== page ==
“In our company, every time we are scheduling installation of our systems, we always ask to include all personnel who come in contact with MR department to participate in our product training,” he said.

Finding the right safety solutions for you
Whether it’s a stationary FMD mounted on the doorway or a hand-held scanner, having the right equipment for your facility can make or break your success. Gilk cautioned against purchasing a product from a catalog because individualized attention is important in this context.

“Deal with companies that provide training resources and materials about how to make the changes in a hospital's operational model to gain the greatest value,” he said. “The companies that sell products as if they're commodities are not the kind of partners that you want or need to get the greatest value out of a ferromagnetic detection system.”

Since every facility has unique needs and citing constraints, it’s important to assess the features and functions of each FMD on the market to find the right fit.

Kopp Development’s flagship capability is its FerrAlert FMD system’s ability to pinpoint the location of offending ferrous object. If a person with ferrous scissors in their right pocket walks through the HALO II PLUS system, it will notify staff with yellow or red lights.

If that is ignored and the person proceeds to enter the MR suite, the system will sound an audio alarm with flashing red lights at the exact height of the ferrous objects location. The location feature is especially important if the ferrous object is hidden or internal such as an implant.

Anna Srb, director of marketing and sales at the company, has received reports from customers who detected dental implants, ferromagnetic aorta clips and magnetic eyelashes when using the pre-screening FerrAlert SOLO system. She has noticed that when a customer cannot identify the object or location of it, they can become dismissive of the warning.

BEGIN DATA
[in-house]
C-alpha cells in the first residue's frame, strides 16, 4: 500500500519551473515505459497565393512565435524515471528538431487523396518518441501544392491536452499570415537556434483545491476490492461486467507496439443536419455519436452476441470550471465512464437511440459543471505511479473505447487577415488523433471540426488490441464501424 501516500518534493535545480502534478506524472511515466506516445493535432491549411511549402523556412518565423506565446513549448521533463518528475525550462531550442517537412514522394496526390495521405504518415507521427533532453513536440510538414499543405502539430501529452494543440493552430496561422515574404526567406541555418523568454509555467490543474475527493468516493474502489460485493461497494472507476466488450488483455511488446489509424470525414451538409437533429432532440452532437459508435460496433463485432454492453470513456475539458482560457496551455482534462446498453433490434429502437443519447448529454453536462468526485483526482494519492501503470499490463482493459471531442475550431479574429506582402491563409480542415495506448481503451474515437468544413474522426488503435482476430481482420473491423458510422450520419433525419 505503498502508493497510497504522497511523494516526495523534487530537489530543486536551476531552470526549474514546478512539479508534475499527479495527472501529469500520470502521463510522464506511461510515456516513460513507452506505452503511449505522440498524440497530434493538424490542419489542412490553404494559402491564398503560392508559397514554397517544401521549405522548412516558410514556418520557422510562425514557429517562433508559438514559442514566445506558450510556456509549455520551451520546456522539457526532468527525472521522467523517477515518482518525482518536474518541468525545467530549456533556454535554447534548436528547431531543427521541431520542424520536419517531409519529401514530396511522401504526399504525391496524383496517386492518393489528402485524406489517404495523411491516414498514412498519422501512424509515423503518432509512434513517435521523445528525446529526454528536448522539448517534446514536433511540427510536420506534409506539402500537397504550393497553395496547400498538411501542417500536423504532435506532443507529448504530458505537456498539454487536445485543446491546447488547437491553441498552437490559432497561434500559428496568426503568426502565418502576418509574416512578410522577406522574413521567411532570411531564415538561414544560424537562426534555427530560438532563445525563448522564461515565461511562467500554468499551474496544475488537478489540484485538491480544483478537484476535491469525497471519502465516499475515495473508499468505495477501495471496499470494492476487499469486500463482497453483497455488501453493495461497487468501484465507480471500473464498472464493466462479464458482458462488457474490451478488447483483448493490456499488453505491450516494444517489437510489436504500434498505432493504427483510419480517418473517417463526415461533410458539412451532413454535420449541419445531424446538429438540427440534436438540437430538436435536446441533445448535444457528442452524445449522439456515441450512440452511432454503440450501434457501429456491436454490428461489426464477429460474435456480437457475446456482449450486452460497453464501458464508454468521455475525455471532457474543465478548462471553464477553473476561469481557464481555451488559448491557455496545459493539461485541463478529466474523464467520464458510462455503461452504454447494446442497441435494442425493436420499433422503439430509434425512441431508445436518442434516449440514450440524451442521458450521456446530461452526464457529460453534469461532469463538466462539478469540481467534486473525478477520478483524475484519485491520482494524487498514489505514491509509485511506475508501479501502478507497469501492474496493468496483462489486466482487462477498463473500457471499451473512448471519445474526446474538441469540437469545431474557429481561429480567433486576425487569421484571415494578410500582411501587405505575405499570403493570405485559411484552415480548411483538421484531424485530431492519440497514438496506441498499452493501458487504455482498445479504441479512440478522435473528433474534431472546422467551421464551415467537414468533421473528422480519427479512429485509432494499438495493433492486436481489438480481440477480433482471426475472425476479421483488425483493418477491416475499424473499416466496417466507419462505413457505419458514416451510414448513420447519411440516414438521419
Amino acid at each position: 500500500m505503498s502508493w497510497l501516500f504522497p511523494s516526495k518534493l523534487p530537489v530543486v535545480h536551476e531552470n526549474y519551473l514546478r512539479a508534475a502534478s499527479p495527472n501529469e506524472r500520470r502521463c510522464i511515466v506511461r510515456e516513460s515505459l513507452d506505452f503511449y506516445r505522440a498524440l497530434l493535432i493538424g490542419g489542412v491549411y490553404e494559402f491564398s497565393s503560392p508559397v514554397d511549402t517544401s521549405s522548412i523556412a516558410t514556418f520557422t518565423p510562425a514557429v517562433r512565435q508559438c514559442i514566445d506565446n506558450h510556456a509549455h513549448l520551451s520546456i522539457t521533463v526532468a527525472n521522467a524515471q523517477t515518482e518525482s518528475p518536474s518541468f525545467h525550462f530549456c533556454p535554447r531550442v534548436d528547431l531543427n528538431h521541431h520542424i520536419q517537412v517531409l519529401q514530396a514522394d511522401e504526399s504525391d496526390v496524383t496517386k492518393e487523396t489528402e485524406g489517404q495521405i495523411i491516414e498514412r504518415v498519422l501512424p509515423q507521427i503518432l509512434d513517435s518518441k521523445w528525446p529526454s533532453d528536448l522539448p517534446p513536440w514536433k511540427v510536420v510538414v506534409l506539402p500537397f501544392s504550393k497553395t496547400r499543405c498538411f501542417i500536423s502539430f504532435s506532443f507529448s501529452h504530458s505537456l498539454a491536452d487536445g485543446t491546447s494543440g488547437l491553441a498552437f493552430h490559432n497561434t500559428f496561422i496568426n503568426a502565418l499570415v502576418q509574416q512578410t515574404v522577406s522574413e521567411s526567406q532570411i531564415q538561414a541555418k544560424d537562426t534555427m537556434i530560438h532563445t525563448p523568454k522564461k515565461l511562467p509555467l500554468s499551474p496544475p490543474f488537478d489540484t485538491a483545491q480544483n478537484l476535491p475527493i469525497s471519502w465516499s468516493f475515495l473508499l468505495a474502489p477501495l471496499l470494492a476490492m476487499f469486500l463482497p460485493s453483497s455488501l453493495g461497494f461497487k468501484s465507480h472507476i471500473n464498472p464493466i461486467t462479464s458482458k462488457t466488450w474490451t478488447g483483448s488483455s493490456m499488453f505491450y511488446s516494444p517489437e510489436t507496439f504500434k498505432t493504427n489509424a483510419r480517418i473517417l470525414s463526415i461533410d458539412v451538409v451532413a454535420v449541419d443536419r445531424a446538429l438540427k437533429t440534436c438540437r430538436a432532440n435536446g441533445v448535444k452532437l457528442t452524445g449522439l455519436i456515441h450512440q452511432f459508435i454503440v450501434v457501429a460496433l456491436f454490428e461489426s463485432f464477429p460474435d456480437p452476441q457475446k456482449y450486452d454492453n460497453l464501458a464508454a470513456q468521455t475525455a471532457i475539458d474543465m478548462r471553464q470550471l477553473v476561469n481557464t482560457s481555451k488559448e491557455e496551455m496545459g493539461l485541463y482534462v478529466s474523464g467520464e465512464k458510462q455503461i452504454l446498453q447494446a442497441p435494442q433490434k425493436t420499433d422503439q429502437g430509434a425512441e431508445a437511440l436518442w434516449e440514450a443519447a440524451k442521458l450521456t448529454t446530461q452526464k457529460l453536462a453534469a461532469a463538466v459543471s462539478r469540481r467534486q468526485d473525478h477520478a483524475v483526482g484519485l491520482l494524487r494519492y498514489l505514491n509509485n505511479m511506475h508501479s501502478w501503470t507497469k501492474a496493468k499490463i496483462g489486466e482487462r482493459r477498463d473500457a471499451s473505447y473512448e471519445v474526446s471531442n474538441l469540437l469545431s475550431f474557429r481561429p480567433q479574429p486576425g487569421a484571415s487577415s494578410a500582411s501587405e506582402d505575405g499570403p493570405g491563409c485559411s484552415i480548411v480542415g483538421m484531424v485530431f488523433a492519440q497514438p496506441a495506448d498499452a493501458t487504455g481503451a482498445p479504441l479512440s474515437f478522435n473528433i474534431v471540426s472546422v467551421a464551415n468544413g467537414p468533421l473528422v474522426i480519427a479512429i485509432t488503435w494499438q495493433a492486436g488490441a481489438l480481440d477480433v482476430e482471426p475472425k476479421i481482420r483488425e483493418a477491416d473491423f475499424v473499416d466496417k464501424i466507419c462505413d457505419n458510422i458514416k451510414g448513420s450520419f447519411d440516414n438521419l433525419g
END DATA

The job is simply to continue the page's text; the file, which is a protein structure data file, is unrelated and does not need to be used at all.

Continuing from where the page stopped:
“When ferromagnetic detection systems do not show location of a potential ferromagnetic threat, it creates a state of confusion for the MR technologists and subsequently it also creates a distrust for ferromagnetic detection technology as a whole,” said Srb.

Some companies have developed FMDs that claim to be able to show the location of ferrous objects, but those products are still in their infant state. Srb came across their booths at a few recent trade shows and described these FMDs as not fully operational and unable to show the location of the detected ferrous objects.

Metrasens has two products, Assure and Screener, that comprise its Ferroguard Suite. Screener is for detecting small ferrous objects in Zone II and Assure is mounted to the wall outside the MR door in Zone III to detect large objects.

“An outswing shielded door has zero impact on the full function of the device, which allows us to be flexible regardless of environment,” said Taylor. “This allows for ease of adoption by staff and trust in the device.”

Assure features the company’s Smart Alarm technology that prevents alarms from sounding due to door movement and a person exiting the room. Findings from Metrasens’ Technology Center study found that this technology can reduce extraneous audible alerts by 85%.

Iradimed Corporation also puts a big emphasis on addressing alarm fatigue. The company’s new Trusense technology features highly sensitive sensors that only alert when ferrous threats are heading toward Zone IV doors.

“All ferromagnetic detectors do a good job at detecting moving ferrous metal, however, not all moving ferrous metal is a Zone IV threat and the constant alarming causes alarm fatigue,” said Kevin Jirka, marketing director at Iradimed.

When it comes to hand-held screening solutions, Aegys Group’s CEIA PD240CH family of FMDs is the only one capable of screening for all metal while simultaneously differentiating whether it’s ferrous or non-ferrous.

“This level of information is extremely important to MR technologists who are responsible for preventing not just projectile incidents and RF-induced heating injuries to patients, but also for image quality and artifact suppression,” said Joe Barwick, founder of Aegys.

The company also offers its TechGate Auto solution, which is a modular robotic arm that provides a physical protective barrier. Barwick explained that this approach is superior to plastic chains or a retractable belt because it automatically deploys when the MR suite door is open.

Barwick believes that since there are advantages and disadvantages to every safety solution, the optimal approach is to utilize multiple, complementary solutions. Each should work cohesively to mitigate the risk of major or catastrophic incidents.

“There is the Swiss Cheese model of accident analysis that typically equates major or catastrophic incidents to a series of breakdowns in the safety model, wherein the inherent weaknesses in each layered solution systematically line up like the holes in slices of Swiss cheese to allow the incident to occur,” he explained.